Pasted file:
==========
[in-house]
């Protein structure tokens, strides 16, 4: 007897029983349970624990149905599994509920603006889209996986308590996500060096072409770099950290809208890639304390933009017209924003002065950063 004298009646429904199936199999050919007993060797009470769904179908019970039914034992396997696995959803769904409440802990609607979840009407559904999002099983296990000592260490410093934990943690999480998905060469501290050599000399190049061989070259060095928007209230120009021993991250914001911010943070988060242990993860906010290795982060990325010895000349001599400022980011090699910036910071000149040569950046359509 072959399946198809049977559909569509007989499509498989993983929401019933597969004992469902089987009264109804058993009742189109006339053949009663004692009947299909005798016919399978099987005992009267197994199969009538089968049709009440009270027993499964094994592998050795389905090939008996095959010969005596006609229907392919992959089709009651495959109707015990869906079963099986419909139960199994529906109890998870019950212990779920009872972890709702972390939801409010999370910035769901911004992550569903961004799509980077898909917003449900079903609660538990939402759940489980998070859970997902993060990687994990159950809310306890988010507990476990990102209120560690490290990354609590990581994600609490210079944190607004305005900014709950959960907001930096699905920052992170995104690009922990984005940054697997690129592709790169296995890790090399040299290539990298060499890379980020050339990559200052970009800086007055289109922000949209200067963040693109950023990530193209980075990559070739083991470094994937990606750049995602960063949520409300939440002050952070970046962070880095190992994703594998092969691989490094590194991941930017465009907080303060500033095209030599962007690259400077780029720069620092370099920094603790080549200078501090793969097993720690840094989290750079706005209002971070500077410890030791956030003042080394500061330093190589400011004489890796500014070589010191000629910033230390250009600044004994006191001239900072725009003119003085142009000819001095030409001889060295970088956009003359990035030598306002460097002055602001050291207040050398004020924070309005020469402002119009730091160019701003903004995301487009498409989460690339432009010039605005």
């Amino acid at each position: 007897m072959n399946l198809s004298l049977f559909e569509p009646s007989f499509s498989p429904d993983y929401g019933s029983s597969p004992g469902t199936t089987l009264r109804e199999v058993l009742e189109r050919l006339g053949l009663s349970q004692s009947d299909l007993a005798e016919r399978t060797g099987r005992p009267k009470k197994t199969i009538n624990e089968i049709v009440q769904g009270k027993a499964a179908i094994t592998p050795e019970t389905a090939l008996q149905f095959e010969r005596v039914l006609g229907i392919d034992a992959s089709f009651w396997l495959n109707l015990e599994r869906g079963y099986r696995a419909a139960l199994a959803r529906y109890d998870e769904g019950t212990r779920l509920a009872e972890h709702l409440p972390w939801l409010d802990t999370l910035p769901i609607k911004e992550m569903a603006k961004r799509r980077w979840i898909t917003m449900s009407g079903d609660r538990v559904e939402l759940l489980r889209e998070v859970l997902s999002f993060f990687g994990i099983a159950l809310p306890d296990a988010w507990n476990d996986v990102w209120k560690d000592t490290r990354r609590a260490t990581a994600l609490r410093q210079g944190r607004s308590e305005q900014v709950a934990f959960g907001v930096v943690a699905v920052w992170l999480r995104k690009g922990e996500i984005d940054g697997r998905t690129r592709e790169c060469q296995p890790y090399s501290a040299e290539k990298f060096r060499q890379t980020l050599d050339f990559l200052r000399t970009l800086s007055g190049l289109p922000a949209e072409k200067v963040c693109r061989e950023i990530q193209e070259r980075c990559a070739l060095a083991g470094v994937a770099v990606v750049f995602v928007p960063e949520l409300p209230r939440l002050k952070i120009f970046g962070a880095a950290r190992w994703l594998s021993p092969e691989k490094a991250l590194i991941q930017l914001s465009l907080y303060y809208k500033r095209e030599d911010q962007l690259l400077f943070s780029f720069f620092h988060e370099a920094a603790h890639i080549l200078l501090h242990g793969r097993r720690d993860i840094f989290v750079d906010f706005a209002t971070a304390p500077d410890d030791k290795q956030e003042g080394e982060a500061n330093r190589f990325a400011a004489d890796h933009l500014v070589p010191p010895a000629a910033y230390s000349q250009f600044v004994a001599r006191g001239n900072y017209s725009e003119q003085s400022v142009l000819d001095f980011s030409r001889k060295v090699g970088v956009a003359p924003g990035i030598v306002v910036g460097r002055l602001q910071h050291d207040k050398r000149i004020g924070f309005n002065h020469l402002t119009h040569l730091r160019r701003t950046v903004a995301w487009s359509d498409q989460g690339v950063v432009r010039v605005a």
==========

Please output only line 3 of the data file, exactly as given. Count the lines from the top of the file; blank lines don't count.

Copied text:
């Amino acid at each position: 007897m072959n399946l198809s004298l049977f559909e569509p009646s007989f499509s498989p429904d993983y929401g019933s029983s597969p004992g469902t199936t089987l009264r109804e199999v058993l009742e189109r050919l006339g053949l009663s349970q004692s009947d299909l007993a005798e016919r399978t060797g099987r005992p009267k009470k197994t199969i009538n624990e089968i049709v009440q769904g009270k027993a499964a179908i094994t592998p050795e019970t389905a090939l008996q149905f095959e010969r005596v039914l006609g229907i392919d034992a992959s089709f009651w396997l495959n109707l015990e599994r869906g079963y099986r696995a419909a139960l199994a959803r529906y109890d998870e769904g019950t212990r779920l509920a009872e972890h709702l409440p972390w939801l409010d802990t999370l910035p769901i609607k911004e992550m569903a603006k961004r799509r980077w979840i898909t917003m449900s009407g079903d609660r538990v559904e939402l759940l489980r889209e998070v859970l997902s999002f993060f990687g994990i099983a159950l809310p306890d296990a988010w507990n476990d996986v990102w209120k560690d000592t490290r990354r609590a260490t990581a994600l609490r410093q210079g944190r607004s308590e305005q900014v709950a934990f959960g907001v930096v943690a699905v920052w992170l999480r995104k690009g922990e996500i984005d940054g697997r998905t690129r592709e790169c060469q296995p890790y090399s501290a040299e290539k990298f060096r060499q890379t980020l050599d050339f990559l200052r000399t970009l800086s007055g190049l289109p922000a949209e072409k200067v963040c693109r061989e950023i990530q193209e070259r980075c990559a070739l060095a083991g470094v994937a770099v990606v750049f995602v928007p960063e949520l409300p209230r939440l002050k952070i120009f970046g962070a880095a950290r190992w994703l594998s021993p092969e691989k490094a991250l590194i991941q930017l914001s465009l907080y303060y809208k500033r095209e030599d911010q962007l690259l400077f943070s780029f720069f620092h988060e370099a920094a603790h890639i080549l200078l501090h242990g793969r097993r720690d993860i840094f989290v750079d906010f706005a209002t971070a304390p500077d410890d030791k290795q956030e003042g080394e982060a500061n330093r190589f990325a400011a004489d890796h933009l500014v070589p010191p010895a000629a910033y230390s000349q250009f600044v004994a001599r006191g001239n900072y017209s725009e003119q003085s400022v142009l000819d001095f980011s030409r001889k060295v090699g970088v956009a003359p924003g990035i030598v306002v910036g460097r002055l602001q910071h050291d207040k050398r000149i004020g924070f309005n002065h020469l402002t119009h040569l730091r160019r701003t950046v903004a995301w487009s359509d498409q989460g690339v950063v432009r010039v605005a």